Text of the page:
Sustainability and ethics in fast fashion

Last week, a few members of the team headed to ASBCI’s latest conference to brush up on our sustainability and ethics know-how, and to apply our learnings to our day-to-day operations.

As the UK Government conducts its first-ever full-scale enquiry into the environmental and social impact of fast fashion, we set out to learn from industry experts on how the sector is tackling this important issue.

 

Throughout the day, we heard from industry titans, including Phil Townsend from Marks & Spencer and Vanessa Wakefield from Recyclatex Group, about how they’re taking on the biggest talking point in our sector – sustainability and ethics. Here, we’ve summarised some of the key takeaways from the day.

 

Closed loop fashion cycles

More and more fashion brands are being encouraged to move away from linear models (using raw materials to create products) and onto closed-loop models (using recycled materials to create products) and reducing waste by recycling, reusing and repairing garments where possible.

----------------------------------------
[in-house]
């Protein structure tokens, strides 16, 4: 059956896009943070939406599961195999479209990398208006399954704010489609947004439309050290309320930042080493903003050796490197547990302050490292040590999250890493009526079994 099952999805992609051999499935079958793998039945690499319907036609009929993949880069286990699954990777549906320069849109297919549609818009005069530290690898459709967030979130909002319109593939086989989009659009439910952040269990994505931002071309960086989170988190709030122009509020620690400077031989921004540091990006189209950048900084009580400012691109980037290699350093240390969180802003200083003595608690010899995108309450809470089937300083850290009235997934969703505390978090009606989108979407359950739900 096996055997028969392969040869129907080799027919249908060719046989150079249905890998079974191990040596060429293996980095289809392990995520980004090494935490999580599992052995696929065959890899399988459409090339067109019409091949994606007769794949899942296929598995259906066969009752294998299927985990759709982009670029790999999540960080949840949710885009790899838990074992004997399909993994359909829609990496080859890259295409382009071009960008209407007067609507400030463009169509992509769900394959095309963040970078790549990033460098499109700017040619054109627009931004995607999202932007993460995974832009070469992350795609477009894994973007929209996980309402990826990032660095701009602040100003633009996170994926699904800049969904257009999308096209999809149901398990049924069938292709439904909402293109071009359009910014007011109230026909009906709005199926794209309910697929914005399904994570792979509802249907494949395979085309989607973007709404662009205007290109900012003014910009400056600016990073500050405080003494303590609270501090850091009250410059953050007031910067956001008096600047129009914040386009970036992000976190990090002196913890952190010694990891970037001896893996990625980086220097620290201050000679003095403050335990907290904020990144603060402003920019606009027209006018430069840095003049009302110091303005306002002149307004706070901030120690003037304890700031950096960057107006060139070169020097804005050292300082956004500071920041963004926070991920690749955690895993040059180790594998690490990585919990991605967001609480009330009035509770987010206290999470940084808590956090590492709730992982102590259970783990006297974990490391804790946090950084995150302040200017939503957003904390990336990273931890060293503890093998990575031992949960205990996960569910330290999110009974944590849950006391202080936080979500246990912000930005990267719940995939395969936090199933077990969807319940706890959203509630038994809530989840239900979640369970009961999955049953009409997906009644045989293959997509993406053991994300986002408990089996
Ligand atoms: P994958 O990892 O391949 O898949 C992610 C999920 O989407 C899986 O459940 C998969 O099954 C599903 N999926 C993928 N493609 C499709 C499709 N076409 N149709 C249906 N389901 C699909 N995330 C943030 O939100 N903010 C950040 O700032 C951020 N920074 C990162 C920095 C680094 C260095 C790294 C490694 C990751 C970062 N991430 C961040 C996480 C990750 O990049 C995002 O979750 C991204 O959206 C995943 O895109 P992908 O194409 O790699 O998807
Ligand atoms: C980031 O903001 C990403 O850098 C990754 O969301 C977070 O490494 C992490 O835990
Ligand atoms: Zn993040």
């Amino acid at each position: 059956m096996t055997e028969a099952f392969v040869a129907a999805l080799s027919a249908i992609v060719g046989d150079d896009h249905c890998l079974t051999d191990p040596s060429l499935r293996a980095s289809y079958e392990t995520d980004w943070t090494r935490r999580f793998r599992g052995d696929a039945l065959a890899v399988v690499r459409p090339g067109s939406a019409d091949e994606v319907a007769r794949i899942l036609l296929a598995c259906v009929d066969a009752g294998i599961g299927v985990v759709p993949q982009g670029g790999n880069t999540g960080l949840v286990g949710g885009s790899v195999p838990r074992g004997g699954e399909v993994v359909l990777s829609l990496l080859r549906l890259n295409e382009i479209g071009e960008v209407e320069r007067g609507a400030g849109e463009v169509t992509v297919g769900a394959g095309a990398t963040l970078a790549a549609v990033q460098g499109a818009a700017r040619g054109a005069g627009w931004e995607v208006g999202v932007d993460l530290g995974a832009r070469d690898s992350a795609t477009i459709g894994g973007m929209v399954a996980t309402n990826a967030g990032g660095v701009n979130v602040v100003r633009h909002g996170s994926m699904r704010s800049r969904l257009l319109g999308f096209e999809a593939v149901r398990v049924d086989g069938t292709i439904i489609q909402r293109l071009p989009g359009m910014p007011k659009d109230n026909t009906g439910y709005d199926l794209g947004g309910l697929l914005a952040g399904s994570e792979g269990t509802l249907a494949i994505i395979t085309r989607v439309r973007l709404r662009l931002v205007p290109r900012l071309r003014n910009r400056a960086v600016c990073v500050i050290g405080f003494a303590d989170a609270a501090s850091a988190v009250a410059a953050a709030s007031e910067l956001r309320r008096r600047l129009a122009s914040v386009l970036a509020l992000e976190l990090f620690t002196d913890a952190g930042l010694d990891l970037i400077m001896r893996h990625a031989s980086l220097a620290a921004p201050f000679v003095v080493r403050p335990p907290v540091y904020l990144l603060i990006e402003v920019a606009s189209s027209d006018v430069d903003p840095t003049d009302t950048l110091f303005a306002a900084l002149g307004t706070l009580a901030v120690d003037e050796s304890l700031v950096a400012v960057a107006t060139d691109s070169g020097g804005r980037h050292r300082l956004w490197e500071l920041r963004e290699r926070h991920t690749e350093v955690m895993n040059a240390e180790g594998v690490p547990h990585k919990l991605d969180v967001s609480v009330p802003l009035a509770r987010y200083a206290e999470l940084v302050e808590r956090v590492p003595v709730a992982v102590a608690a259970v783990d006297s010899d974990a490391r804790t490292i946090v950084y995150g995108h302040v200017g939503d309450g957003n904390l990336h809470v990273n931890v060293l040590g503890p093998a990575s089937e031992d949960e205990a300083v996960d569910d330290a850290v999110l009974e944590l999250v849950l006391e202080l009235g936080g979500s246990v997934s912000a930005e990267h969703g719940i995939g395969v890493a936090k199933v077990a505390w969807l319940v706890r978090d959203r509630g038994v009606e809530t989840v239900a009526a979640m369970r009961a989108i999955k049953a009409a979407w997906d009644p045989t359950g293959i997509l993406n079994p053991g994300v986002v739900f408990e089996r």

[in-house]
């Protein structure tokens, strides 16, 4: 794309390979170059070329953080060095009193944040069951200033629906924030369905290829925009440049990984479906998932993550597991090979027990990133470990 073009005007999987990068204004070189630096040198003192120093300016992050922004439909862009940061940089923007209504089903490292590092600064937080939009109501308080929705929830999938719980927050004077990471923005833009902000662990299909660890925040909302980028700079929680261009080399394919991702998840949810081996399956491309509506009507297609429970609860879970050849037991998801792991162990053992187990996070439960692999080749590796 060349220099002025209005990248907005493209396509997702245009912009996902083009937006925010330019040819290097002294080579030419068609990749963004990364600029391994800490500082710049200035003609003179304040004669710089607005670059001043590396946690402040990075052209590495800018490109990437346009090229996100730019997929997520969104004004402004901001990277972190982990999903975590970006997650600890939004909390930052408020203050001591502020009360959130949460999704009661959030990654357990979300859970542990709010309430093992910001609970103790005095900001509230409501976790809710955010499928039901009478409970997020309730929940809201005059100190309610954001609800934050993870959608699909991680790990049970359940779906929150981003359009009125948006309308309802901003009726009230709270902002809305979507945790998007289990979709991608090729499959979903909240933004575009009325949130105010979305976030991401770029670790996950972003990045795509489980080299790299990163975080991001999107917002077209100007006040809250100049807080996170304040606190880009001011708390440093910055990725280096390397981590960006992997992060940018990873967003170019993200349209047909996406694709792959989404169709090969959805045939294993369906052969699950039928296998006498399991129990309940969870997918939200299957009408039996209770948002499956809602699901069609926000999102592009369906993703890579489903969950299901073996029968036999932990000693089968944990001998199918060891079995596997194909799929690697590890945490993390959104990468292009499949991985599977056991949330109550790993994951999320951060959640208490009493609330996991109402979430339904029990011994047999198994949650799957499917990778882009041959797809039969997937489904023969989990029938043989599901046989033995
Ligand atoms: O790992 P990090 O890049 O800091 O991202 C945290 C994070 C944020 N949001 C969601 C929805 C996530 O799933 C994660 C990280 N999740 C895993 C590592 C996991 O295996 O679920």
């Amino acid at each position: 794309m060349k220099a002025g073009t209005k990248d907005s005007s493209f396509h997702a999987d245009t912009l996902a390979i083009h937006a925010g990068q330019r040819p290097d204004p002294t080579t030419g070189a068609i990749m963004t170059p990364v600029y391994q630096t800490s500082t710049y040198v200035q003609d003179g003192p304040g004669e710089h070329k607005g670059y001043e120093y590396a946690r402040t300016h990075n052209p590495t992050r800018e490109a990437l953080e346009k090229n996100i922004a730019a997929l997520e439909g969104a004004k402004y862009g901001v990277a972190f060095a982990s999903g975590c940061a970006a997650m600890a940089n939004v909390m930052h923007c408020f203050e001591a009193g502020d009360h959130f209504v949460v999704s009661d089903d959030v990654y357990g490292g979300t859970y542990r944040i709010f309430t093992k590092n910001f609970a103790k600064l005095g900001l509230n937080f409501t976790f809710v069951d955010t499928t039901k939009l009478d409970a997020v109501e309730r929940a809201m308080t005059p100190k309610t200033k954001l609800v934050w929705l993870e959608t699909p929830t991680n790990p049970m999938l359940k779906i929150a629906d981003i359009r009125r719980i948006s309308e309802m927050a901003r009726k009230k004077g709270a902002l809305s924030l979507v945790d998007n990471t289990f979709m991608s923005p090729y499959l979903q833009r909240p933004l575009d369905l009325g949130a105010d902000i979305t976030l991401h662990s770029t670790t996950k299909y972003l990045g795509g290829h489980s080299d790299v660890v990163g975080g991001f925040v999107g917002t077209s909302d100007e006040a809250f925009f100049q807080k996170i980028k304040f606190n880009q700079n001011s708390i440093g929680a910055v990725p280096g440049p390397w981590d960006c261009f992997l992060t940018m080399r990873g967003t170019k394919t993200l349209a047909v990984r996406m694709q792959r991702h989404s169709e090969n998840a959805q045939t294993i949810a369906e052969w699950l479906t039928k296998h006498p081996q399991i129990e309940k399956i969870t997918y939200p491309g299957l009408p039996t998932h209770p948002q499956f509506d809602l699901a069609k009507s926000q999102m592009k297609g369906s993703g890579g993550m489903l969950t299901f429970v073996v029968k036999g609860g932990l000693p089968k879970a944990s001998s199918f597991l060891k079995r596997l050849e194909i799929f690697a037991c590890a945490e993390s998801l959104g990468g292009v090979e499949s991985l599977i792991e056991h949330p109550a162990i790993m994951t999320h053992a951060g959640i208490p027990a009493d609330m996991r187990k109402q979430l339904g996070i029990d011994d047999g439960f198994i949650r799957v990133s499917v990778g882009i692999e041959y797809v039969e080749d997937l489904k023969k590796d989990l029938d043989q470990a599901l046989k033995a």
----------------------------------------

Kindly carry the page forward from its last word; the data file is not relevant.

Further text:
Employee initiatives

In order to promote an ethical workplace, companies should be making an effort to ensure workers are offered initiatives to improve their skills, knowledge and wellbeing. Shop Direct, for example, offer women in their factories an opportunity to take leadership skills classes. They also ensure women’s families are supported financially and that each worker and their families have a good quality of life.

 

Better Cotton Initiative

 M&S, along with a host of other retailers, have gotten involved the BCI (Better Cotton Initiative), to make their cotton farms more sustainable. This involves replacing harmful pesticides with insect repellent that isn’t harmful to insects. Additionally, the farms that supply M&S have reduced their water usage by 30% in more than 20 countries.

 

An industry working together

One common theme we noticed throughout the day, and a point that every speaker made, was that it is the duty of each and every company to take ownership of their individual responsibility to make ethical and sustainable changes, and we couldn’t agree more. Together, the sector can work in collaboration to a more sustainable future.

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